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Intelligent Design Watch
Monday, 28 May 2007
Not with a Big Bang, but a Whimper

The crowd at today's opening of Answers in Genesis' creationism displays was a vocal protest against misinformation by the museum. While the message of the protest rally was a bit diluted by extraneous political views, the main message was clear: many concerned citizens of Kentucky and Ohio agree that the displays are not scientific and are designed to undercut any science that contradicts a biblical literalist view of natural history.


I wasn’t part of the rally. I stood across the road from the citizens with signs, not because I disputed their views (though one lady thought I was a protestor against the protest), but because the views of most scientists I've heard from, and by the science societies I work for, were simply that the Answers in Genesis displays weren't scientific, and that public school students shouldn't be confused about science by them.


I was there to find reporters and introduce them to scientists, and certainly some scientists attended the rally. But though reporters abounded, I stood across from the rally on a muddy roadside by myself for a while. This didn't surprise me: the scientists who felt politically and were open to sharing their views were already across the road, and the shy ones who would rather get on with their science tended to stay at home. It's not that I feel scientists should not participate in the civic discussion – I think more scientists, with their wealth of knowledge about our machines, processes, bodies and systems, should feel a strong duty to make the knowledge accessible to the public and governing bodies. But the protest rally was a mix of messages.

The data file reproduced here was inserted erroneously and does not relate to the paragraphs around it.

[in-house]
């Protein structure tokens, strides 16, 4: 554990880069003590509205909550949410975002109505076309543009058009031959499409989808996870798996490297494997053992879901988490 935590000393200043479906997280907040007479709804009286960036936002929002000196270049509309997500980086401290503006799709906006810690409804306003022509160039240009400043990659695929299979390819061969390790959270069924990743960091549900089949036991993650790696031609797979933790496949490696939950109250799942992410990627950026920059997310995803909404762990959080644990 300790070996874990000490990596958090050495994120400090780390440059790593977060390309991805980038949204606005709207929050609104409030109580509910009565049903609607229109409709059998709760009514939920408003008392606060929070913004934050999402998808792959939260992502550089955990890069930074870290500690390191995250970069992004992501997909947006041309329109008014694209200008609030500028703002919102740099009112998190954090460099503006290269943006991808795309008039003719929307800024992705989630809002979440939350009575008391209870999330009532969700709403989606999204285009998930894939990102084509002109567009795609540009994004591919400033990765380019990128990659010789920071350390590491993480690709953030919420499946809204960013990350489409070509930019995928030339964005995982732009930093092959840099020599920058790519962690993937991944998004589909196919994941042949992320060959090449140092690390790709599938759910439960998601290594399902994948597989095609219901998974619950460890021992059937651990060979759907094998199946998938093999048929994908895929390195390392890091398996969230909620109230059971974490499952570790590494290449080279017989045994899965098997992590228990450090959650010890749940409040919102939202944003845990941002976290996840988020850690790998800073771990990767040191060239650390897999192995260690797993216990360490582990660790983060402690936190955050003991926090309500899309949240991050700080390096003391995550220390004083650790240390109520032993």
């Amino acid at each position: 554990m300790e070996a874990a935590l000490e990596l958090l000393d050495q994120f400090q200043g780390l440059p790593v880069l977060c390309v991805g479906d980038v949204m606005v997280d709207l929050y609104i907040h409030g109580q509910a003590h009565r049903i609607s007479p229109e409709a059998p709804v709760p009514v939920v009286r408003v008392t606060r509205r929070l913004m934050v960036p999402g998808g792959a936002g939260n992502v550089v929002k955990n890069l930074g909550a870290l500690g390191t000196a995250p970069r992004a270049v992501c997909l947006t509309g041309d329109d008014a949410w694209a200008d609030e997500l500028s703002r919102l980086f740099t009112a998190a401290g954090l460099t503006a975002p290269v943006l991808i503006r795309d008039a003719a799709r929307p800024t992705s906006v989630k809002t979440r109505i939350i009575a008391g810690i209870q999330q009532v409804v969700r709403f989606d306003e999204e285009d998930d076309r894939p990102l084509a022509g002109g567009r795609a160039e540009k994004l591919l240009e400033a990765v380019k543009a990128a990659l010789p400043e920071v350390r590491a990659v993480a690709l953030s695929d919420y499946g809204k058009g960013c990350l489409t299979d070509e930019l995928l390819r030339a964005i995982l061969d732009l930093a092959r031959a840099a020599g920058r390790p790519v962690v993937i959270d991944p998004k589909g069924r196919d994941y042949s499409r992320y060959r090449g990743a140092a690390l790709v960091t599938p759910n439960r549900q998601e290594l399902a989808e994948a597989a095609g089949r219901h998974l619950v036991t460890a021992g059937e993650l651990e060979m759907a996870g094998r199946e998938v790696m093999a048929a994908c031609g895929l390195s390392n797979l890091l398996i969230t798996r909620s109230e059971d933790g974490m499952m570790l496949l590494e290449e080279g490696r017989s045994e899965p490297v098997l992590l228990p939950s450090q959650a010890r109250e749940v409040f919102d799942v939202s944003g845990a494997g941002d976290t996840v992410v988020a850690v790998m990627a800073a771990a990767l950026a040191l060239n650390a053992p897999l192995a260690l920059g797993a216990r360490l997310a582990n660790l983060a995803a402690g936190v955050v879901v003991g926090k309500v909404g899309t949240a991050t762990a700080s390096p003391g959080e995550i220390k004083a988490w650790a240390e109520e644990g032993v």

The attendance was not as frantic as it was on the sneak preview day on Saturday, and perhaps people of faith don't feel so ardently that they need their views proved by science, as the folks from Answers in Genesis seem to think.


However, to the starry-eyed local TV reporters I just watched, the opening was a great success, but plagued with protesters. A local news anchor mentioned that the police even deployed mounted officers. As I recall, all the protestors politely cheered the pretty horses as they tramped down the road. One troubling note comes from the Cincinnati CBS station's report: a student visiting the displays said that his public school biology teacher had encouraged him to come. Let's hope it was in the spirit of learning what is –and isn't – science.




Posted by martha_heil at 11:52 PM EDT

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